Supervisors are increasingly called upon to communicate with crews online rather than face to face. This may be due to people working in other locations or working on different shifts. Communicating effectively online is a very different process from communicating face to face.
I wrote an entire book on this topic, entitled “Understanding E-Body Language: Building Trust Online.” In this brief article, I want to share a dozen tips for improving online communications.
Overarching consideration: Use the right mode of communication – often email or texting are not the right ways to communicate a particular message.
1. Do not treat online notes like a conversation. In normal conversation we use the feedback of body language to modify our message, pace, tone, and emphasis in order to stay out of trouble. In e-mail or in texting, we do not have this real-time feedback.
2. Keep messages short. A good email or text should take only 15-30 seconds to read (texts as little as 2-3 seconds) and absorb. Less is more in online communication. Try to have the entire message fit onto the first screen. When a messages goes “over the horizon,” the reader does not know how long it is, which creates a psychological block.
3. Establish the right tone upfront. Online messages have a momentum. If you start on the wrong foot, you will have a difficult time connecting. The “Subject” line and the first three words of a note establish the tone.
4. Remember the permanent nature of e-mails. Using email to praise helps people remember the kind words. Using email to be critical is usually a bad idea because people will re-read the note many times.
5. Keep your objective in mind. Establish a clear objective of how you want the reader to react to your note. For sensitive notes, write the objective down. When proofreading your note, check to see if your intended reaction is likely to happen. If not, reword the note.
6. Do not write notes when you are not yourself. This sounds simple, but it is really much more difficult than meets the eye. Learn the techniques to avoid this problem.
7. Avoid “online grenade” battles. Do not take the bait. Simply do not respond to edgy note in kind. Change the venue to be more effective.
8. Be careful with use of pronouns in email. Pronouns establish the tone. The most dangerous pronoun in an online note is “you.”
9. Avoid using “absolutes.” Avoid words such as: never, always, impossible, or cannot. Soften the absolutes if you want to be more credible online.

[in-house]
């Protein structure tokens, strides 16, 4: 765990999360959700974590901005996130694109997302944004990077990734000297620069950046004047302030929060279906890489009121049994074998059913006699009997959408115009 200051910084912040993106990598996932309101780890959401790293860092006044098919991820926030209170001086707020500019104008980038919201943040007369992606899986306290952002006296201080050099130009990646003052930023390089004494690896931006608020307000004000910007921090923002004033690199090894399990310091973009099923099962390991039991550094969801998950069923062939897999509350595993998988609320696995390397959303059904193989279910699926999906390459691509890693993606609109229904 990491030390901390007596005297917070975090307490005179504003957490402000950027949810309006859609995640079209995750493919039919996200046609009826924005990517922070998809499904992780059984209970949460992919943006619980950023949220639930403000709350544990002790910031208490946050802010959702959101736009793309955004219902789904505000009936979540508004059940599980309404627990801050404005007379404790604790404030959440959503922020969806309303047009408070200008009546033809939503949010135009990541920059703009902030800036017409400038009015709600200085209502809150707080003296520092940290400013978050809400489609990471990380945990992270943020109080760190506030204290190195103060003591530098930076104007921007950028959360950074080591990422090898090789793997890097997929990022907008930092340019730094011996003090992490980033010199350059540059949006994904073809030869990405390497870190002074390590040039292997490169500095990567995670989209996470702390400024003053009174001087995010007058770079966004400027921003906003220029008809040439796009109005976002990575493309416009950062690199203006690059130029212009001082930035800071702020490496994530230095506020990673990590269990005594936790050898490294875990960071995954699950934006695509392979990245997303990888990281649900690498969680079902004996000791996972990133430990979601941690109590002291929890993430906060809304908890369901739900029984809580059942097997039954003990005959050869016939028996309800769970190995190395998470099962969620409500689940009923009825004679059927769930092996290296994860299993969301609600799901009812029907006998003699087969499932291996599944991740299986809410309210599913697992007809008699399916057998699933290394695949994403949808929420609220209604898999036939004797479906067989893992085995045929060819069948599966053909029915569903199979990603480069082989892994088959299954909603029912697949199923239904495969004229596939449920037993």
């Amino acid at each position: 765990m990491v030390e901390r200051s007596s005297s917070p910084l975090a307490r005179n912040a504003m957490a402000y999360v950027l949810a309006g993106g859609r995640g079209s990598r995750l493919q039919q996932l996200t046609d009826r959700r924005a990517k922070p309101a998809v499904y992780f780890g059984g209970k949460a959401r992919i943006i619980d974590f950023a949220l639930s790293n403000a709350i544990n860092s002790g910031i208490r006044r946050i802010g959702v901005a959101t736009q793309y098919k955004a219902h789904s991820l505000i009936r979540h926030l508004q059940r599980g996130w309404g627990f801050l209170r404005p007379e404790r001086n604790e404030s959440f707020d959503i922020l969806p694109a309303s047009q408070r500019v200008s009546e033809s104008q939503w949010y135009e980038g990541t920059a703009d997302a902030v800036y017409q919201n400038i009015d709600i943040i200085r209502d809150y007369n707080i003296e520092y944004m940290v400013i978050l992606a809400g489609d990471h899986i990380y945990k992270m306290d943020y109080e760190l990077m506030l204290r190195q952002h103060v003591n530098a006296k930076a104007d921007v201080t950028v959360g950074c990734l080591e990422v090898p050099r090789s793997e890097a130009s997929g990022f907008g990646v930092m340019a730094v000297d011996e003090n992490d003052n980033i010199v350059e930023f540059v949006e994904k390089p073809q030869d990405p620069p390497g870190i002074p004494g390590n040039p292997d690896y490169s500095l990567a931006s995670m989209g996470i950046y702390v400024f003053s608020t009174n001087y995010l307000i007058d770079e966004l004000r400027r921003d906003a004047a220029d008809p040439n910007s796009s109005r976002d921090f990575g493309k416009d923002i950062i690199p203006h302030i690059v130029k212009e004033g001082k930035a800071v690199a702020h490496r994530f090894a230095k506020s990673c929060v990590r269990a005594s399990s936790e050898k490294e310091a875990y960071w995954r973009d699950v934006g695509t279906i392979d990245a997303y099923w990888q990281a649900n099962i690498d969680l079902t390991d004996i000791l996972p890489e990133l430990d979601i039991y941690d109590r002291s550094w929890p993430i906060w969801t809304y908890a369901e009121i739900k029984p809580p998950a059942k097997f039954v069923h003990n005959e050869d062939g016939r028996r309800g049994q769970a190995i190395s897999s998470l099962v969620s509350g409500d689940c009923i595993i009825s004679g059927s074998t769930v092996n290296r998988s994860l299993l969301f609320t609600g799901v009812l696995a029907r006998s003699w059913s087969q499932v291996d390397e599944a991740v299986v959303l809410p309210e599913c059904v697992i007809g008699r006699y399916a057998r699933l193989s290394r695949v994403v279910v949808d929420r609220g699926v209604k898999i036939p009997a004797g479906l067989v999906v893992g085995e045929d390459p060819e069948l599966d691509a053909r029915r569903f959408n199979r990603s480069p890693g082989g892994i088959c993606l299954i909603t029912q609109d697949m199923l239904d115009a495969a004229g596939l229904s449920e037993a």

10. Avoid sarcasm. Humor at the expense of another person will come back to haunt you.
11. Learn techniques to keep your email inbox clean (down to zero notes each day) so you are highly responsive when needed. Adopting proper distribution rules in your organization will cut email traffic by more than 30% instantly.
12. Understand the rules for writing challenging notes so you always get the result you want rather than create a need for damage control. Proofread all notes carefully. Think through how the other person might react from his or her perspective rather than you own.
Your organization has a sustainable competitive advantage if:
• You live and work in an environment unhampered by the problems of poor online communication. This takes some education and a customized set of rules for your unique environment, but the effort is well worth it.
• Employees are not consumed with trying to sort out important information from piles of garbage notes.
• Your coworkers are not focused on one-upmanship and internal turf wars.
• Supervisors know how to use electronic communications to build rather than destroy trust.
For supervisors, once you learn the essentials of e-body language, a whole new world of communication emerges. You will be more adept at decoding incoming messages and have a better sense of how your messages are interpreted by others. You will understand the secret code that is written “between the lines” of all messages and enhance the quality of online communications in your sphere of influence.
Training in this skill area does not require months of struggling with hidden gremlins. While supervisors often push back on productivity improvement or OD training, they welcome this topic enthusiastically because it improves their quality of work life instantly. Four hours of training and a set of rules can change a lifetime of bad habits.
This is a part in a series of articles on “Successful Supervision.” The entire series can be viewed on http://www.leadergrow.com/articles/supervision or on this blog.
Bob Whipple, MBA, CPLP, is a consultant, trainer, speaker, and author in the areas of leadership and trust. He is the author of four books: 1.The Trust Factor: Advanced Leadership for Professionals (2003), 2. Understanding E-Body Language: Building Trust Online (2006), 3. Leading with Trust is Like Sailing Downwind (2009), and 4. Trust in Transition: Navigating Organizational Change (2014). In addition, he has authored over 500 articles and videos on various topics in leadership and trust. Bob has many years as a senior executive with a Fortune 500 Company and with non-profit organizations. For more information, or to bring Bob in to speak at your next event, contact him at http://www.Leadergrow.com, firstname.lastname@example.org or 585.392.7763